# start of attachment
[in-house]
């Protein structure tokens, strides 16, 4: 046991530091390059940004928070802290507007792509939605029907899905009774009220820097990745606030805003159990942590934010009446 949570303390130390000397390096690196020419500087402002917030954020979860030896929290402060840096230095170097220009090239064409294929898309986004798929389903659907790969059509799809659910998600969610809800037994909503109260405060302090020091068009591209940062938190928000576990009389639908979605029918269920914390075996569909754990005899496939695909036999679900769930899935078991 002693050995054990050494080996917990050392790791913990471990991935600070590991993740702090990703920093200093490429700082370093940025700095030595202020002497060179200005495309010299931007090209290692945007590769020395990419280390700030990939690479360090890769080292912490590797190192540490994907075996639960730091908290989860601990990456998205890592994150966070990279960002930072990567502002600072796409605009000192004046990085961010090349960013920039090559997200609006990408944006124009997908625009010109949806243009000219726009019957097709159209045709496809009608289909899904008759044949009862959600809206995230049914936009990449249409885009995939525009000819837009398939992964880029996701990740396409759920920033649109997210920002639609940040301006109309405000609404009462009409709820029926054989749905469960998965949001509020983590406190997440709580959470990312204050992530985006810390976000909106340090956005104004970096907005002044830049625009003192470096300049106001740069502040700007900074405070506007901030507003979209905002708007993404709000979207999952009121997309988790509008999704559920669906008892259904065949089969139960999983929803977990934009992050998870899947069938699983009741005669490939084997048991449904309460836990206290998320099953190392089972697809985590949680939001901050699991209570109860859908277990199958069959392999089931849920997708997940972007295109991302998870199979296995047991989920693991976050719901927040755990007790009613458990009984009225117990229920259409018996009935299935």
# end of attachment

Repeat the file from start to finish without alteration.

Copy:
[in-house]
């Protein structure tokens, strides 16, 4: 046991530091390059940004928070802290507007792509939605029907899905009774009220820097990745606030805003159990942590934010009446 949570303390130390000397390096690196020419500087402002917030954020979860030896929290402060840096230095170097220009090239064409294929898309986004798929389903659907790969059509799809659910998600969610809800037994909503109260405060302090020091068009591209940062938190928000576990009389639908979605029918269920914390075996569909754990005899496939695909036999679900769930899935078991 002693050995054990050494080996917990050392790791913990471990991935600070590991993740702090990703920093200093490429700082370093940025700095030595202020002497060179200005495309010299931007090209290692945007590769020395990419280390700030990939690479360090890769080292912490590797190192540490994907075996639960730091908290989860601990990456998205890592994150966070990279960002930072990567502002600072796409605009000192004046990085961010090349960013920039090559997200609006990408944006124009997908625009010109949806243009000219726009019957097709159209045709496809009608289909899904008759044949009862959600809206995230049914936009990449249409885009995939525009000819837009398939992964880029996701990740396409759920920033649109997210920002639609940040301006109309405000609404009462009409709820029926054989749905469960998965949001509020983590406190997440709580959470990312204050992530985006810390976000909106340090956005104004970096907005002044830049625009003192470096300049106001740069502040700007900074405070506007901030507003979209905002708007993404709000979207999952009121997309988790509008999704559920669906008892259904065949089969139960999983929803977990934009992050998870899947069938699983009741005669490939084997048991449904309460836990206290998320099953190392089972697809985590949680939001901050699991209570109860859908277990199958069959392999089931849920997708997940972007295109991302998870199979296995047991989920693991976050719901927040755990007790009613458990009984009225117990229920259409018996009935299935």